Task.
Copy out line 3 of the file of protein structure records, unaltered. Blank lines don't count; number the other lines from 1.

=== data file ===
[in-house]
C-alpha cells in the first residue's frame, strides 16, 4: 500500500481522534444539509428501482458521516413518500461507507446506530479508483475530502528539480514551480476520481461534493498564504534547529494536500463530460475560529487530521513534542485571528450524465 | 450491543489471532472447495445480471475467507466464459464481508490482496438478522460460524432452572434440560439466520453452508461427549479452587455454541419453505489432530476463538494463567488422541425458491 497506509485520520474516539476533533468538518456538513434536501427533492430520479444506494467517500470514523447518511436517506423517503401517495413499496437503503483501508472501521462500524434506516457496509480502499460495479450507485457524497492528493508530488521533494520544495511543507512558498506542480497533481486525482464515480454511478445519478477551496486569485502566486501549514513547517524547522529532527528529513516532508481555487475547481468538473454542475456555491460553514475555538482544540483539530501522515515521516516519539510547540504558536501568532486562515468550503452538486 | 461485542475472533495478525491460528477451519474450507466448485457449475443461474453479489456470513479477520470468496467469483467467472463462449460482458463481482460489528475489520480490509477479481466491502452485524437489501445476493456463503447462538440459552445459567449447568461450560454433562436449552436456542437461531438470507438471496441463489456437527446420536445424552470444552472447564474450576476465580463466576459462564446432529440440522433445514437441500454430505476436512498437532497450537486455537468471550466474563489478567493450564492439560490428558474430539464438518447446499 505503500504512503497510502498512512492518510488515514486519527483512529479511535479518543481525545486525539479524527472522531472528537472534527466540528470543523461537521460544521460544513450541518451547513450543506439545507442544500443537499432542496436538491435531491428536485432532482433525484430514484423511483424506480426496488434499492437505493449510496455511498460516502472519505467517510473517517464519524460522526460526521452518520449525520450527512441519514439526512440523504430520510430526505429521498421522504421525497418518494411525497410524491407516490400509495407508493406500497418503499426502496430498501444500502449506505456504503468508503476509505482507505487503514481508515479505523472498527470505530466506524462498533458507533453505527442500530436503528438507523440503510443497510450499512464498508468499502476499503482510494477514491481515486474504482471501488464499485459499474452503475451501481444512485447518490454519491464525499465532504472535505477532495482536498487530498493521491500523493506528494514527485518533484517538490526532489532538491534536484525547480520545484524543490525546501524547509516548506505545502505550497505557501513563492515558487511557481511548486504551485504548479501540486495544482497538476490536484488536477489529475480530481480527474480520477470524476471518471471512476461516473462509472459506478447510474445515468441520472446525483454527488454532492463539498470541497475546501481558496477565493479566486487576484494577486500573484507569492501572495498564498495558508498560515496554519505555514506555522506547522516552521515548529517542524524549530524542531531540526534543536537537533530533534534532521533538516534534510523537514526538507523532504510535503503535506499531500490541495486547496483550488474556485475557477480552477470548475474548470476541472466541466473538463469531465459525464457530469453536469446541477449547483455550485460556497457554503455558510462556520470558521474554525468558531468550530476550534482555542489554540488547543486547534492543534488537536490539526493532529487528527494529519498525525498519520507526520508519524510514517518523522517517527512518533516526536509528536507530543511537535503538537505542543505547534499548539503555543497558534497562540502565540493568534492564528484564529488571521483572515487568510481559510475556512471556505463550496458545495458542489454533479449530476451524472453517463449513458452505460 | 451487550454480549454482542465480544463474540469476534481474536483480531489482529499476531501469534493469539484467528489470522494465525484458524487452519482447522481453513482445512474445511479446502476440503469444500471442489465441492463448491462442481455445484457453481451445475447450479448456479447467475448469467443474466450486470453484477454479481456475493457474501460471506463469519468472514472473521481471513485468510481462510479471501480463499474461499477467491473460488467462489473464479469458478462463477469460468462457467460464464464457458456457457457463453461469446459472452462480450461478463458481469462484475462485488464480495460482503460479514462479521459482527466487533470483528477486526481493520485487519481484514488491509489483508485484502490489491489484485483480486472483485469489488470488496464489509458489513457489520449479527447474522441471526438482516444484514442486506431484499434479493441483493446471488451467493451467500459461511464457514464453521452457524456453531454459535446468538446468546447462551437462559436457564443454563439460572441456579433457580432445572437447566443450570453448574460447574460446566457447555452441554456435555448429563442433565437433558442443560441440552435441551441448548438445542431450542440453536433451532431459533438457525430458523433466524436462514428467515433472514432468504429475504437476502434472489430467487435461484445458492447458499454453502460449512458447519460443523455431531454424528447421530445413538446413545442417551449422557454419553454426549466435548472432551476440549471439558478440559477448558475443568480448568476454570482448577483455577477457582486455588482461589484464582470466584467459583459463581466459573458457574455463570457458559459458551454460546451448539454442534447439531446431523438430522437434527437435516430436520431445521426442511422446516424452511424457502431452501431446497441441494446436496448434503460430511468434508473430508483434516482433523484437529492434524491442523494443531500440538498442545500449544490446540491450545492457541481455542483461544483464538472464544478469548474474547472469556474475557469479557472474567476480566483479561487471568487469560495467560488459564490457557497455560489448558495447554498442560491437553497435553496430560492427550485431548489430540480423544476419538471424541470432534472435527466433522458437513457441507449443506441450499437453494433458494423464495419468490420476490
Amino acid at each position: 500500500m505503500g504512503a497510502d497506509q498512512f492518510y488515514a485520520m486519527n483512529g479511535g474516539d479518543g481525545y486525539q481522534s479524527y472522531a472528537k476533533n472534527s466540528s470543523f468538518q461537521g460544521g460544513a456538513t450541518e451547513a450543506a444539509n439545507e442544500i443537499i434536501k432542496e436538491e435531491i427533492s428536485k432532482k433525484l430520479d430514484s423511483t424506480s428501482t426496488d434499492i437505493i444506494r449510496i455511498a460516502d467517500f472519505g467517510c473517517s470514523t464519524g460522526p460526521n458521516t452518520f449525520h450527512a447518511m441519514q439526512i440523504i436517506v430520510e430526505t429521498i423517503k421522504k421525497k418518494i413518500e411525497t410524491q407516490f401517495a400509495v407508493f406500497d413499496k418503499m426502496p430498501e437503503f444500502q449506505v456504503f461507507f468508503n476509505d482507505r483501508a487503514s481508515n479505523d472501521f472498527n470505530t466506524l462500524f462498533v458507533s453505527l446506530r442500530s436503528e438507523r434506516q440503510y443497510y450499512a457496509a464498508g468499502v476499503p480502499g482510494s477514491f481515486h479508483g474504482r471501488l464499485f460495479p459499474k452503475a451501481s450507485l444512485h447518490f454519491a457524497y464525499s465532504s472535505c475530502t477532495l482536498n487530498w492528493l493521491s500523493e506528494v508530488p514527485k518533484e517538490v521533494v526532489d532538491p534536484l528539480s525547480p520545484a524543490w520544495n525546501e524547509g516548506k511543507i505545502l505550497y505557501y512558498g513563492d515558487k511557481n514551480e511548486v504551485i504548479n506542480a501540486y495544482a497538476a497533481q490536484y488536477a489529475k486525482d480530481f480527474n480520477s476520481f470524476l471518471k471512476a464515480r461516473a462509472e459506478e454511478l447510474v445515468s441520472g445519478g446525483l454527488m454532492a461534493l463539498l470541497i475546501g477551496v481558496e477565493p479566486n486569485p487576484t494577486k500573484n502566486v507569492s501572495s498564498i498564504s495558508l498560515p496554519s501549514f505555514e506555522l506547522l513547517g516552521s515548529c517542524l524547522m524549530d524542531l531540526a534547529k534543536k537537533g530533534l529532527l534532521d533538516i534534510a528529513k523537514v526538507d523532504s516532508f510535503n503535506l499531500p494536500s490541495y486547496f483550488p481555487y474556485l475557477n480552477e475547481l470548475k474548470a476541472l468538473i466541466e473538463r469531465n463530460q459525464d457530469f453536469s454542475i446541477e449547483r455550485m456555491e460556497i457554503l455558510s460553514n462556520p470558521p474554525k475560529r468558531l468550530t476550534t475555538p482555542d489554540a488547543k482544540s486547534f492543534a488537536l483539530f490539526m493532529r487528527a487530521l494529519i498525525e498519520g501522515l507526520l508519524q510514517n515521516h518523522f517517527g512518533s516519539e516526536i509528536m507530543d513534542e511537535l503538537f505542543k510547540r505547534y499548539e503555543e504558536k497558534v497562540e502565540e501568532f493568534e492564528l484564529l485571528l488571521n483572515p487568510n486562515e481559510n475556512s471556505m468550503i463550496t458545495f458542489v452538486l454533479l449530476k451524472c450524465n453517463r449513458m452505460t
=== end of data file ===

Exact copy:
Amino acid at each position: 500500500m505503500g504512503a497510502d497506509q498512512f492518510y488515514a485520520m486519527n483512529g479511535g474516539d479518543g481525545y486525539q481522534s479524527y472522531a472528537k476533533n472534527s466540528s470543523f468538518q461537521g460544521g460544513a456538513t450541518e451547513a450543506a444539509n439545507e442544500i443537499i434536501k432542496e436538491e435531491i427533492s428536485k432532482k433525484l430520479d430514484s423511483t424506480s428501482t426496488d434499492i437505493i444506494r449510496i455511498a460516502d467517500f472519505g467517510c473517517s470514523t464519524g460522526p460526521n458521516t452518520f449525520h450527512a447518511m441519514q439526512i440523504i436517506v430520510e430526505t429521498i423517503k421522504k421525497k418518494i413518500e411525497t410524491q407516490f401517495a400509495v407508493f406500497d413499496k418503499m426502496p430498501e437503503f444500502q449506505v456504503f461507507f468508503n476509505d482507505r483501508a487503514s481508515n479505523d472501521f472498527n470505530t466506524l462500524f462498533v458507533s453505527l446506530r442500530s436503528e438507523r434506516q440503510y443497510y450499512a457496509a464498508g468499502v476499503p480502499g482510494s477514491f481515486h479508483g474504482r471501488l464499485f460495479p459499474k452503475a451501481s450507485l444512485h447518490f454519491a457524497y464525499s465532504s472535505c475530502t477532495l482536498n487530498w492528493l493521491s500523493e506528494v508530488p514527485k518533484e517538490v521533494v526532489d532538491p534536484l528539480s525547480p520545484a524543490w520544495n525546501e524547509g516548506k511543507i505545502l505550497y505557501y512558498g513563492d515558487k511557481n514551480e511548486v504551485i504548479n506542480a501540486y495544482a497538476a497533481q490536484y488536477a489529475k486525482d480530481f480527474n480520477s476520481f470524476l471518471k471512476a464515480r461516473a462509472e459506478e454511478l447510474v445515468s441520472g445519478g446525483l454527488m454532492a461534493l463539498l470541497i475546501g477551496v481558496e477565493p479566486n486569485p487576484t494577486k500573484n502566486v507569492s501572495s498564498i498564504s495558508l498560515p496554519s501549514f505555514e506555522l506547522l513547517g516552521s515548529c517542524l524547522m524549530d524542531l531540526a534547529k534543536k537537533g530533534l529532527l534532521d533538516i534534510a528529513k523537514v526538507d523532504s516532508f510535503n503535506l499531500p494536500s490541495y486547496f483550488p481555487y474556485l475557477n480552477e475547481l470548475k474548470a476541472l468538473i466541466e473538463r469531465n463530460q459525464d457530469f453536469s454542475i446541477e449547483r455550485m456555491e460556497i457554503l455558510s460553514n462556520p470558521p474554525k475560529r468558531l468550530t476550534t475555538p482555542d489554540a488547543k482544540s486547534f492543534a488537536l483539530f490539526m493532529r487528527a487530521l494529519i498525525e498519520g501522515l507526520l508519524q510514517n515521516h518523522f517517527g512518533s516519539e516526536i509528536m507530543d513534542e511537535l503538537f505542543k510547540r505547534y499548539e503555543e504558536k497558534v497562540e502565540e501568532f493568534e492564528l484564529l485571528l488571521n483572515p487568510n486562515e481559510n475556512s471556505m468550503i463550496t458545495f458542489v452538486l454533479l449530476k451524472c450524465n453517463r449513458m452505460t